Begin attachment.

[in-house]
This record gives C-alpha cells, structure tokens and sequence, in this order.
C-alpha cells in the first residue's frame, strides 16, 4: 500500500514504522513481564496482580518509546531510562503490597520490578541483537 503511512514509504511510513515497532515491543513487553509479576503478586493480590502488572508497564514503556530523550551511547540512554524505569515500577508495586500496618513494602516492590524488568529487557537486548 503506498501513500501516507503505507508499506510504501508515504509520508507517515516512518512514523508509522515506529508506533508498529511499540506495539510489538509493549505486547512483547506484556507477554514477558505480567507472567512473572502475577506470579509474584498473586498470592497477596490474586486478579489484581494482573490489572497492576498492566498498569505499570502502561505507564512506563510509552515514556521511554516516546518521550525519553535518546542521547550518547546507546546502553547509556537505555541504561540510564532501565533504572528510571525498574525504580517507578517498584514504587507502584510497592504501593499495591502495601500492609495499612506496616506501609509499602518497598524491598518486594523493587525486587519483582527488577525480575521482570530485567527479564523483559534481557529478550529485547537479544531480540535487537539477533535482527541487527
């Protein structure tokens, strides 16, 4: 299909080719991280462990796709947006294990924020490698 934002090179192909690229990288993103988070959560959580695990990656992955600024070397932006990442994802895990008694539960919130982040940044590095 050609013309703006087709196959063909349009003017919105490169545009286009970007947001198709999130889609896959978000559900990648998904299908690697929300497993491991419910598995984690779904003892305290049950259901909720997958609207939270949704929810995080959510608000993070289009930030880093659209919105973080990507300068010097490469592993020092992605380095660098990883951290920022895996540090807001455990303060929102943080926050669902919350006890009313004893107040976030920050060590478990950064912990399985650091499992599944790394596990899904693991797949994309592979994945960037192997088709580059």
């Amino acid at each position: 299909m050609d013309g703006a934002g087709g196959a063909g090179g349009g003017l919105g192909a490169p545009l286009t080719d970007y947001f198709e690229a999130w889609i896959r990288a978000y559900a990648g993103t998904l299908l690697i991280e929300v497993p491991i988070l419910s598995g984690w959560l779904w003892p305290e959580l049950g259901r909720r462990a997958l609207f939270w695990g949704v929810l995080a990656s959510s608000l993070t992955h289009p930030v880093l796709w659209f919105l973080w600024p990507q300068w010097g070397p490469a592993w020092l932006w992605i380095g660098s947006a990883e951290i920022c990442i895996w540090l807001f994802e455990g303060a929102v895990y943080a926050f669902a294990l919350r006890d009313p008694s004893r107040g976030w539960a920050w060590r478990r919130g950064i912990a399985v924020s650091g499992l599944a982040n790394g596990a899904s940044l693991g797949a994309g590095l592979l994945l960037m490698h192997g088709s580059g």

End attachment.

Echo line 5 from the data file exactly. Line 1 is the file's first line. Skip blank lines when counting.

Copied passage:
């Amino acid at each position: 299909m050609d013309g703006a934002g087709g196959a063909g090179g349009g003017l919105g192909a490169p545009l286009t080719d970007y947001f198709e690229a999130w889609i896959r990288a978000y559900a990648g993103t998904l299908l690697i991280e929300v497993p491991i988070l419910s598995g984690w959560l779904w003892p305290e959580l049950g259901r909720r462990a997958l609207f939270w695990g949704v929810l995080a990656s959510s608000l993070t992955h289009p930030v880093l796709w659209f919105l973080w600024p990507q300068w010097g070397p490469a592993w020092l932006w992605i380095g660098s947006a990883e951290i920022c990442i895996w540090l807001f994802e455990g303060a929102v895990y943080a926050f669902a294990l919350r006890d009313p008694s004893r107040g976030w539960a920050w060590r478990r919130g950064i912990a399985v924020s650091g499992l599944a982040n790394g596990a899904s940044l693991g797949a994309g590095l592979l994945l960037m490698h192997g088709s580059g």